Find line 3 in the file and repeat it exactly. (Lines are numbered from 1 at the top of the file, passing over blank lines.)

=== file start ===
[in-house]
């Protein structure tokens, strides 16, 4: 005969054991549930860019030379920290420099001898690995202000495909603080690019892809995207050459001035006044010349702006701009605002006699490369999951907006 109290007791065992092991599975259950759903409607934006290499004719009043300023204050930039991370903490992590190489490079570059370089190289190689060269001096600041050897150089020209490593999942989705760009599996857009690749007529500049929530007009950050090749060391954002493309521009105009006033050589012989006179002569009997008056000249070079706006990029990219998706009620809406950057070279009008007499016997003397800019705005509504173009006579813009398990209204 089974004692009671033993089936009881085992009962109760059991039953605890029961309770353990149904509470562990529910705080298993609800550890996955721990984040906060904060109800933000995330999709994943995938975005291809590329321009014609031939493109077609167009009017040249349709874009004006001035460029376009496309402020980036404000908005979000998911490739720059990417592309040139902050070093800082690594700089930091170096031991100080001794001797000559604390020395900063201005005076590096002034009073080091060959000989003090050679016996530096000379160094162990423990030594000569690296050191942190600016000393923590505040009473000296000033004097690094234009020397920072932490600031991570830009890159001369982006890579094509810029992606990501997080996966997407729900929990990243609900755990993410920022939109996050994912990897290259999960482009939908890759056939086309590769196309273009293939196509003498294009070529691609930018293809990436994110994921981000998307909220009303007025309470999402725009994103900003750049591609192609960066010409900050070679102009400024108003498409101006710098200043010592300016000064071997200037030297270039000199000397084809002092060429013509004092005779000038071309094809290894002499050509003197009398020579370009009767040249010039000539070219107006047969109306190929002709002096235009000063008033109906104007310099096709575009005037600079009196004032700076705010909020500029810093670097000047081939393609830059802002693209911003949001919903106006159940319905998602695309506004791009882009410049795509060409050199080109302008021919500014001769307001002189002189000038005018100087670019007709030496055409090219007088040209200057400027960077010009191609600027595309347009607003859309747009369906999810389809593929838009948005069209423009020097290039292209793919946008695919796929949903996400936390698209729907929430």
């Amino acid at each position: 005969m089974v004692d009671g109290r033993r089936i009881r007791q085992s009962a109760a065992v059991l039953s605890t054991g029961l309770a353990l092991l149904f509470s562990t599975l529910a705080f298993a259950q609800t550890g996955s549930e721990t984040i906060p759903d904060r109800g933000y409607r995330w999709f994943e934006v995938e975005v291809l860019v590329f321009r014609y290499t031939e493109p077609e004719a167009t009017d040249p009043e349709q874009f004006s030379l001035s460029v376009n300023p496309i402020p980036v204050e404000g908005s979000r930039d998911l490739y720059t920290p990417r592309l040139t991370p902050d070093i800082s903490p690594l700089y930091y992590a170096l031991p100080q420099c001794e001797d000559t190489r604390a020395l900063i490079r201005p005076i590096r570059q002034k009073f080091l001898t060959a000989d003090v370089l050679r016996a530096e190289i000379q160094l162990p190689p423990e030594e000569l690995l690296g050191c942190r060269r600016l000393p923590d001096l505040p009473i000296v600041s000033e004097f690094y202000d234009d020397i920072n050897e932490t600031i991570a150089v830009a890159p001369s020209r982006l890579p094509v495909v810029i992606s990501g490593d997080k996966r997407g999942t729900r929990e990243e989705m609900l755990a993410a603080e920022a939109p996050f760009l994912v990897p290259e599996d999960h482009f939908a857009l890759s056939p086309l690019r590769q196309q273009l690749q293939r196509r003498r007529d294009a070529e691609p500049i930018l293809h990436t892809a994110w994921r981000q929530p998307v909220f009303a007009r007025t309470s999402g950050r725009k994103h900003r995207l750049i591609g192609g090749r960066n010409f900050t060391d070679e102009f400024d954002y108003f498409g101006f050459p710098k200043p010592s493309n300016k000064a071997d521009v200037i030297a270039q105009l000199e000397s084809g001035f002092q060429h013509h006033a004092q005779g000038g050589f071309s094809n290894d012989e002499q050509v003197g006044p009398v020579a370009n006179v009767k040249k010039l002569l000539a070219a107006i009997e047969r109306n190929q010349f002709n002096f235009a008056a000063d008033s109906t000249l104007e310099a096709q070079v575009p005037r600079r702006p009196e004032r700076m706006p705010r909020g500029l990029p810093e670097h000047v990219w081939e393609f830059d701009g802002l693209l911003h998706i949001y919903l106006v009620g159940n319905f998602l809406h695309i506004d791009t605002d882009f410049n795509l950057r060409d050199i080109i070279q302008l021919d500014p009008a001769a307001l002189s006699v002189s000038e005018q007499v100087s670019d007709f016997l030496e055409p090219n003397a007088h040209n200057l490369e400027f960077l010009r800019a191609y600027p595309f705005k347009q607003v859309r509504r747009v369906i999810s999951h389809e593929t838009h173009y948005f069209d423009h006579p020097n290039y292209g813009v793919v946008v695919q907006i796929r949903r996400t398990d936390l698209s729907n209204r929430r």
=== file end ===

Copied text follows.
């Amino acid at each position: 005969m089974v004692d009671g109290r033993r089936i009881r007791q085992s009962a109760a065992v059991l039953s605890t054991g029961l309770a353990l092991l149904f509470s562990t599975l529910a705080f298993a259950q609800t550890g996955s549930e721990t984040i906060p759903d904060r109800g933000y409607r995330w999709f994943e934006v995938e975005v291809l860019v590329f321009r014609y290499t031939e493109p077609e004719a167009t009017d040249p009043e349709q874009f004006s030379l001035s460029v376009n300023p496309i402020p980036v204050e404000g908005s979000r930039d998911l490739y720059t920290p990417r592309l040139t991370p902050d070093i800082s903490p690594l700089y930091y992590a170096l031991p100080q420099c001794e001797d000559t190489r604390a020395l900063i490079r201005p005076i590096r570059q002034k009073f080091l001898t060959a000989d003090v370089l050679r016996a530096e190289i000379q160094l162990p190689p423990e030594e000569l690995l690296g050191c942190r060269r600016l000393p923590d001096l505040p009473i000296v600041s000033e004097f690094y202000d234009d020397i920072n050897e932490t600031i991570a150089v830009a890159p001369s020209r982006l890579p094509v495909v810029i992606s990501g490593d997080k996966r997407g999942t729900r929990e990243e989705m609900l755990a993410a603080e920022a939109p996050f760009l994912v990897p290259e599996d999960h482009f939908a857009l890759s056939p086309l690019r590769q196309q273009l690749q293939r196509r003498r007529d294009a070529e691609p500049i930018l293809h990436t892809a994110w994921r981000q929530p998307v909220f009303a007009r007025t309470s999402g950050r725009k994103h900003r995207l750049i591609g192609g090749r960066n010409f900050t060391d070679e102009f400024d954002y108003f498409g101006f050459p710098k200043p010592s493309n300016k000064a071997d521009v200037i030297a270039q105009l000199e000397s084809g001035f002092q060429h013509h006033a004092q005779g000038g050589f071309s094809n290894d012989e002499q050509v003197g006044p009398v020579a370009n006179v009767k040249k010039l002569l000539a070219a107006i009997e047969r109306n190929q010349f002709n002096f235009a008056a000063d008033s109906t000249l104007e310099a096709q070079v575009p005037r600079r702006p009196e004032r700076m706006p705010r909020g500029l990029p810093e670097h000047v990219w081939e393609f830059d701009g802002l693209l911003h998706i949001y919903l106006v009620g159940n319905f998602l809406h695309i506004d791009t605002d882009f410049n795509l950057r060409d050199i080109i070279q302008l021919d500014p009008a001769a307001l002189s006699v002189s000038e005018q007499v100087s670019d007709f016997l030496e055409p090219n003397a007088h040209n200057l490369e400027f960077l010009r800019a191609y600027p595309f705005k347009q607003v859309r509504r747009v369906i999810s999951h389809e593929t838009h173009y948005f069209d423009h006579p020097n290039y292209g813009v793919v946008v695919q907006i796929r949903r996400t398990d936390l698209s729907n209204r929430r």